Agriculture and Food
Family-based sustainable farming and ranching are good for Montana’s economy, our environment, and our rural communities. Montana is a better place when family farms and ranches are thriving.
By ruin of farmers and rural communities, by erosion, pollution, and various kinds of industrial and urban development, we have ominously degraded and reduced the long-term food-producing capacity of our country. – Wendell Berry, Citizenship Papers
Country of Origin Labeling
Northern Plains members brought Country-of-Origin-Labeling (COOL) to the Montana legislature and passed it in 2005. We were outspoken advocates of COOL as it moved through Congress with over 90% support from both the agriculture and consumer communities. However, due to flaws in NAFTA, COOL was rescinded both nationally and in Montana in 2015. We want it back because we deserve to know where our food comes from.
Currently, due to a loophole created by the USDA in 2005, any product that has been slightly altered in the United States (re-boxed or re-packaged) can be labeled “Product of the USA.” Not only is this deceitful, but it also defeats the purpose of COOL. This practice is depressing cattle prices both at home and abroad, negatively influencing the market for American ranchers.
We want COOL back because we deserve to know where our food comes from, and so do you. We are working to pass COOL in the 2019 Montana Legislature. Join our fight today! Contact Maggie or Caroline to learn how.
Healthy soils provide every advantage to farmers and their communities: higher yields, better water storage, drought resistance, less erosion, healthier food, and carbon storage.
But building soil is different everywhere depending on a property’s existing soils, its history, and its microclimate.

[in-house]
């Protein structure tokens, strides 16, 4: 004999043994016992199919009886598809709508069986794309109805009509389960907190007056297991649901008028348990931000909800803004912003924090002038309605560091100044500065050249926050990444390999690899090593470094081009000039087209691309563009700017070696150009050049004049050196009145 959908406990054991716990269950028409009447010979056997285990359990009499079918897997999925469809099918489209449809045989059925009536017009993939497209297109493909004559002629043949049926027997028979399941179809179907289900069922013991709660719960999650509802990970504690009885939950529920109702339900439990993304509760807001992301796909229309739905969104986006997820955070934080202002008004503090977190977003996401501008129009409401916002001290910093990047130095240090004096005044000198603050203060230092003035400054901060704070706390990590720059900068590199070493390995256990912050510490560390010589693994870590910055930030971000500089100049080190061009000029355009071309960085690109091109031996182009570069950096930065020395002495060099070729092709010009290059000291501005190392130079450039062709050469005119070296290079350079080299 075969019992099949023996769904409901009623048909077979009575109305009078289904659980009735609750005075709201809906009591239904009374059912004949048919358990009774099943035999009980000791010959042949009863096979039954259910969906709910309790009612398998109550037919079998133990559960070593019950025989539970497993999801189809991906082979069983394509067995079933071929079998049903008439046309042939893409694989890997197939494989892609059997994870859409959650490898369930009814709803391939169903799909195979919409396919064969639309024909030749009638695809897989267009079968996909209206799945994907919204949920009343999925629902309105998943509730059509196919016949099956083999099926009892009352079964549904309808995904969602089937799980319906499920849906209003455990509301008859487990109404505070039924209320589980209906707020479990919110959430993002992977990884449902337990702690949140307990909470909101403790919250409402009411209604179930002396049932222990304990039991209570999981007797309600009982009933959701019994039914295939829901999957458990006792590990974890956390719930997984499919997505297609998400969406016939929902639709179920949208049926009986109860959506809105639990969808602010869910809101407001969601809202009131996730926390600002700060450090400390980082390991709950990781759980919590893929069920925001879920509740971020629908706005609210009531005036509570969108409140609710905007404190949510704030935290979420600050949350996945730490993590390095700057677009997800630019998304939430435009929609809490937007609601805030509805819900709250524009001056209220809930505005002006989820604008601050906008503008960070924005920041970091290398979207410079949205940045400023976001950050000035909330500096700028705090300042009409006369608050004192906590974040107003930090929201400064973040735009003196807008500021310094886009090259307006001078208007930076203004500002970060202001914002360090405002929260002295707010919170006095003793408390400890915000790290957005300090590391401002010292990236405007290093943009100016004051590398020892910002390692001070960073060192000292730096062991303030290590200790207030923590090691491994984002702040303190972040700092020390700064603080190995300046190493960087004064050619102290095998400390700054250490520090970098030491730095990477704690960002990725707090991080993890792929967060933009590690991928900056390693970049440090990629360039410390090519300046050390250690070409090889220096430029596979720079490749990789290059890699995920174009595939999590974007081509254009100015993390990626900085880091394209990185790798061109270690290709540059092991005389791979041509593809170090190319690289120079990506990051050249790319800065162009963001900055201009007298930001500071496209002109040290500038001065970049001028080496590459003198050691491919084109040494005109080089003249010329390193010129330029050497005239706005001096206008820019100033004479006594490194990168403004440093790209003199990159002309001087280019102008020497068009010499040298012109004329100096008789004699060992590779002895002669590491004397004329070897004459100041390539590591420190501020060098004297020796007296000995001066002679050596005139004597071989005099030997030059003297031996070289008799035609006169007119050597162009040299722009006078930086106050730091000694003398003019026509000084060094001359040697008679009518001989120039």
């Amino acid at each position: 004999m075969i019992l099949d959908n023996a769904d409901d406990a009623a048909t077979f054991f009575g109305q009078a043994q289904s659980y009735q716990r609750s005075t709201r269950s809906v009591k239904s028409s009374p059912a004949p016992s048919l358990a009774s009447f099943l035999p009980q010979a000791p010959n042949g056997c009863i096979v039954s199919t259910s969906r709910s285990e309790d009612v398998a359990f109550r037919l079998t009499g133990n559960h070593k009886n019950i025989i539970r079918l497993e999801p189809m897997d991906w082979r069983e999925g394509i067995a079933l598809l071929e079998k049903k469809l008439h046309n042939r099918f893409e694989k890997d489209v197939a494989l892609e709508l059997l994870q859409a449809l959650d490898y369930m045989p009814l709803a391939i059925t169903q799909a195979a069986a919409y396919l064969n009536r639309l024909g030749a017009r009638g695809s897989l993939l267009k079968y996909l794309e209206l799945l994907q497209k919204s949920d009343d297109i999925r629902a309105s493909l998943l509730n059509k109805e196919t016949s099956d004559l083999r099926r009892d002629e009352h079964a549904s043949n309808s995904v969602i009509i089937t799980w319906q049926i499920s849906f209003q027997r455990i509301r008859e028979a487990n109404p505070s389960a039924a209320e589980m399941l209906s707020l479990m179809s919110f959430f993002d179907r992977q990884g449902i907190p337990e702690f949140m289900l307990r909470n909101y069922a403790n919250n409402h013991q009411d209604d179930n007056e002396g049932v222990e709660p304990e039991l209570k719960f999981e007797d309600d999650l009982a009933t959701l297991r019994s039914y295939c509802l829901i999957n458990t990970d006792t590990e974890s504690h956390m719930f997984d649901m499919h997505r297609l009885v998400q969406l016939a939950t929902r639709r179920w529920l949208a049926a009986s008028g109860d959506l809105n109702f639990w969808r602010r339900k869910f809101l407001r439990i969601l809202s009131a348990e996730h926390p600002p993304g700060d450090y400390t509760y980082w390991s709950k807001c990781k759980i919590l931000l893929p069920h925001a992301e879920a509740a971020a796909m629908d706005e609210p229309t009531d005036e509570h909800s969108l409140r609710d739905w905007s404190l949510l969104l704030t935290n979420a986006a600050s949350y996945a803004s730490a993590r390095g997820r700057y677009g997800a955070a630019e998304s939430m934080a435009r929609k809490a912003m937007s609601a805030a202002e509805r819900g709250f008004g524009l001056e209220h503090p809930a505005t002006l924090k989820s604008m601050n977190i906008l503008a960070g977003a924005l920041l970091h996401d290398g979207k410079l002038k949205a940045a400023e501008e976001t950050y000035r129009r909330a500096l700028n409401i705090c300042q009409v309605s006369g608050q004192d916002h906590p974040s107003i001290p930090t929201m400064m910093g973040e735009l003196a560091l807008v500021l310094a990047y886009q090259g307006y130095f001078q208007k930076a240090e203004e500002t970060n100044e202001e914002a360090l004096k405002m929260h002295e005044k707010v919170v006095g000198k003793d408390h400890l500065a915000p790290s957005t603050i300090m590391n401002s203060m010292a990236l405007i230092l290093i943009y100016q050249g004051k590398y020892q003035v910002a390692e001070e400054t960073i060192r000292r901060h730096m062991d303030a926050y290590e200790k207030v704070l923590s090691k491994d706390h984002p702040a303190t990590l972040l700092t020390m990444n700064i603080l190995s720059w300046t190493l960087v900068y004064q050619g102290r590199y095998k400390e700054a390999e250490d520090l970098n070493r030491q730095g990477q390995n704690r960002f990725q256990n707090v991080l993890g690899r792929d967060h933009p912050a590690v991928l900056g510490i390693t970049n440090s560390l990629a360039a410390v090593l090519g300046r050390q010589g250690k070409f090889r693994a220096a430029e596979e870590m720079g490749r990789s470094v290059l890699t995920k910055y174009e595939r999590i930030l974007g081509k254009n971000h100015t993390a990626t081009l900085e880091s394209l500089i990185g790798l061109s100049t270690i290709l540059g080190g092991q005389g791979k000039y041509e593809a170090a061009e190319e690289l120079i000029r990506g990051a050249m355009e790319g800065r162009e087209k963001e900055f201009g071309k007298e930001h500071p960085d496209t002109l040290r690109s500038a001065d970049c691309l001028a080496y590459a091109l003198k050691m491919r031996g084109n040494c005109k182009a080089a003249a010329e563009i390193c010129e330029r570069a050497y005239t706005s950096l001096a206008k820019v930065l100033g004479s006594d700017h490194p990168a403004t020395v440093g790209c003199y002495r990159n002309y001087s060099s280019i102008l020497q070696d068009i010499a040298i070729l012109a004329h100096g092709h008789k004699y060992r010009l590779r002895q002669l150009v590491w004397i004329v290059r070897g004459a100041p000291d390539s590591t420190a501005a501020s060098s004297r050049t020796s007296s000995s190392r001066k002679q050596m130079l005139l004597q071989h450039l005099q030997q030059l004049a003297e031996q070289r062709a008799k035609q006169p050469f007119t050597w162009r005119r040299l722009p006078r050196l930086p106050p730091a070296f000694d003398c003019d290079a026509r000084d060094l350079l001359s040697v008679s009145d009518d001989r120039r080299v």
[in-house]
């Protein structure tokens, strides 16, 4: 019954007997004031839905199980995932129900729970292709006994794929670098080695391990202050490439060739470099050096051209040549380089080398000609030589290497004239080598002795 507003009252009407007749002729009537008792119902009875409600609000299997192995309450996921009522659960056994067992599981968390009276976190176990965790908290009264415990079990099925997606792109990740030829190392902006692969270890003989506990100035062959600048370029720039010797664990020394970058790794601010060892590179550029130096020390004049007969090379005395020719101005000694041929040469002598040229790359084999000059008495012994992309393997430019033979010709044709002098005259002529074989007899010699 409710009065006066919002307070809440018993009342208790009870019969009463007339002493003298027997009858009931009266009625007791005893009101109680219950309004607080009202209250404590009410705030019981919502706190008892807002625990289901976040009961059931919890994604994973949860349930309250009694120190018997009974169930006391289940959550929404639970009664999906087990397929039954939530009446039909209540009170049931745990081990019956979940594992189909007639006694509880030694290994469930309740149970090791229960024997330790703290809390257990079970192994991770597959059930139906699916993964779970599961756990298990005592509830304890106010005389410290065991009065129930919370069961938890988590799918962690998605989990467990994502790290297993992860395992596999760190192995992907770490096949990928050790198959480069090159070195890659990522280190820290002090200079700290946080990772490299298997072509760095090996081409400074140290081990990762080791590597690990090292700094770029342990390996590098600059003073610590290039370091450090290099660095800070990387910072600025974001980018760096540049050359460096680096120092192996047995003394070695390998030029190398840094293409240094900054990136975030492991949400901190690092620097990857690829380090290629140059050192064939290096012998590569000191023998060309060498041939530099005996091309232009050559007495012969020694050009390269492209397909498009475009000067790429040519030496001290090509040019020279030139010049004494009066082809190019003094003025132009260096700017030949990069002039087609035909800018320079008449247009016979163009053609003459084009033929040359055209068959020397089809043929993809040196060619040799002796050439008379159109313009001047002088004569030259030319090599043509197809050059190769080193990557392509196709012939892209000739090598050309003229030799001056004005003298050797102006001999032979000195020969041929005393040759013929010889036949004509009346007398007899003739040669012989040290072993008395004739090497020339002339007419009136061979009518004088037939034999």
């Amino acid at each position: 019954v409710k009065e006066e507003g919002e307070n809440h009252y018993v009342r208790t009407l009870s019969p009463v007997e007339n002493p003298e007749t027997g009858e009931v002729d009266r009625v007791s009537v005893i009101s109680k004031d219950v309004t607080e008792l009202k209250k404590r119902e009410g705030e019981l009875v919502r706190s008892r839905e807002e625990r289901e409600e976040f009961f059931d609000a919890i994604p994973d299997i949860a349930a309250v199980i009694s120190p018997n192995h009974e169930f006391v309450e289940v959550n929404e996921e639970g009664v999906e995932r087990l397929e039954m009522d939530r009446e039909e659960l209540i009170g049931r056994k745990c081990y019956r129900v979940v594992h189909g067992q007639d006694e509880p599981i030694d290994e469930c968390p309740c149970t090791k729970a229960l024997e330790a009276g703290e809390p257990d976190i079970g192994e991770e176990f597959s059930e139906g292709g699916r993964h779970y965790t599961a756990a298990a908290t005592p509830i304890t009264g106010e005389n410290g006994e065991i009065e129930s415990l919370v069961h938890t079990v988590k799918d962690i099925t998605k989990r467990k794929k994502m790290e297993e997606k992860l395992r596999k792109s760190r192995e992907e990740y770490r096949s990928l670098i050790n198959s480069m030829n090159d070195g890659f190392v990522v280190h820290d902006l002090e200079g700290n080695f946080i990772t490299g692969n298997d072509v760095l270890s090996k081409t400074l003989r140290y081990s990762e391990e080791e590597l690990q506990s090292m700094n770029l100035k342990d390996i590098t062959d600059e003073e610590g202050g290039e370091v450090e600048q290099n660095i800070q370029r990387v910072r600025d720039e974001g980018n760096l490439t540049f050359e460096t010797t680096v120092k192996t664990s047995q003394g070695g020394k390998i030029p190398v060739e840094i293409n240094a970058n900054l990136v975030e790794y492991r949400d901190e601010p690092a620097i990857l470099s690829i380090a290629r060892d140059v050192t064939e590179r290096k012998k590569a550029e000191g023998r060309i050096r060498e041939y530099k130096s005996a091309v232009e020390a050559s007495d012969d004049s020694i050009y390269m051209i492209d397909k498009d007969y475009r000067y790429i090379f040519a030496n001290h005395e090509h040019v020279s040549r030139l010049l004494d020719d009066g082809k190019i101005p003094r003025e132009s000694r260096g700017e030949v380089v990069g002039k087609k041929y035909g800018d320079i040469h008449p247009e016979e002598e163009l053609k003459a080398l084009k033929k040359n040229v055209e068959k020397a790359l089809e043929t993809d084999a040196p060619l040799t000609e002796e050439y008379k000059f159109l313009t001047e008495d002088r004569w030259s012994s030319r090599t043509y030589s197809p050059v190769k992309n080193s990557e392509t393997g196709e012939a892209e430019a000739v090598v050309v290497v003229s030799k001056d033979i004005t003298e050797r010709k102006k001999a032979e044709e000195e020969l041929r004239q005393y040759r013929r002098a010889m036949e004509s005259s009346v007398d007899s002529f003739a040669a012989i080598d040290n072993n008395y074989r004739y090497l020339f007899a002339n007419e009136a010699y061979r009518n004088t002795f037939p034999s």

At Northern Plains, we are building a network of Montanans (the Soil Builders Network) who are interested in improving our state’s soil health through good practice and good policy. We host “soil crawls,” public events where we gather with experts to explore the soil health on our members’ ranches and learn what we could do to improve. We also have created an email forum, where anyone can ask experts about soil, share the latest resources, and let others know what’s working for them. If you’re interested in joining the forum or Soil Builder’s Network, you can sign up today!
Call or email Maggie Gordon to learn more about building & monitoring healthy soils and the policy solutions to make it all possible.
Choosing local food first is good for our health, our climate, and our communities. It’s important to know our farmer and know our food that we feed our families and friends. We believe in building stronger, healthier communities and diverse economies through our local food system, rather than supporting corporations who are trying to extract our local health, wealth, and connection.
But did you know that out of 143,000 students in Montana, only 9,000 have access to Montana foods in the lunchroom? All kids have a right to the healthy, nutritious foods that we grow in Montana. We’re helping bridge the gaps between farms and cafeterias so more kids can eat better food.
We’re helping bring Harvest of the Month and more local foods to schools in and around Eastern Montana.